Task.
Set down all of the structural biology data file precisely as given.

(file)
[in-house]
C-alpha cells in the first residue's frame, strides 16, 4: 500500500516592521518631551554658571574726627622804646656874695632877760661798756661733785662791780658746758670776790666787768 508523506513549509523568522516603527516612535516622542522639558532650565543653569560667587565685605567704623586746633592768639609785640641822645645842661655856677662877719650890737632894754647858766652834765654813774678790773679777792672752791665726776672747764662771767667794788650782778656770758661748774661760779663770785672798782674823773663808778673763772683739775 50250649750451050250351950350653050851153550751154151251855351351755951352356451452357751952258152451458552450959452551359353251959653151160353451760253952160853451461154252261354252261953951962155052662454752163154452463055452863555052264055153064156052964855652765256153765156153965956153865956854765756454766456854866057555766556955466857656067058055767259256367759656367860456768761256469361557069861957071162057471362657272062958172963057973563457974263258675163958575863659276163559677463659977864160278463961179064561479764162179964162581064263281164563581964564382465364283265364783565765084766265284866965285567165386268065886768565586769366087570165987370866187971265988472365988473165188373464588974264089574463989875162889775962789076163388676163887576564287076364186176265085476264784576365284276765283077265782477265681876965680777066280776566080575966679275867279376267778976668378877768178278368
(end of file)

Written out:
[in-house]
C-alpha cells in the first residue's frame, strides 16, 4: 500500500516592521518631551554658571574726627622804646656874695632877760661798756661733785662791780658746758670776790666787768 508523506513549509523568522516603527516612535516622542522639558532650565543653569560667587565685605567704623586746633592768639609785640641822645645842661655856677662877719650890737632894754647858766652834765654813774678790773679777792672752791665726776672747764662771767667794788650782778656770758661748774661760779663770785672798782674823773663808778673763772683739775 50250649750451050250351950350653050851153550751154151251855351351755951352356451452357751952258152451458552450959452551359353251959653151160353451760253952160853451461154252261354252261953951962155052662454752163154452463055452863555052264055153064156052964855652765256153765156153965956153865956854765756454766456854866057555766556955466857656067058055767259256367759656367860456768761256469361557069861957071162057471362657272062958172963057973563457974263258675163958575863659276163559677463659977864160278463961179064561479764162179964162581064263281164563581964564382465364283265364783565765084766265284866965285567165386268065886768565586769366087570165987370866187971265988472365988473165188373464588974264089574463989875162889775962789076163388676163887576564287076364186176265085476264784576365284276765283077265782477265681876965680777066280776566080575966679275867279376267778976668378877768178278368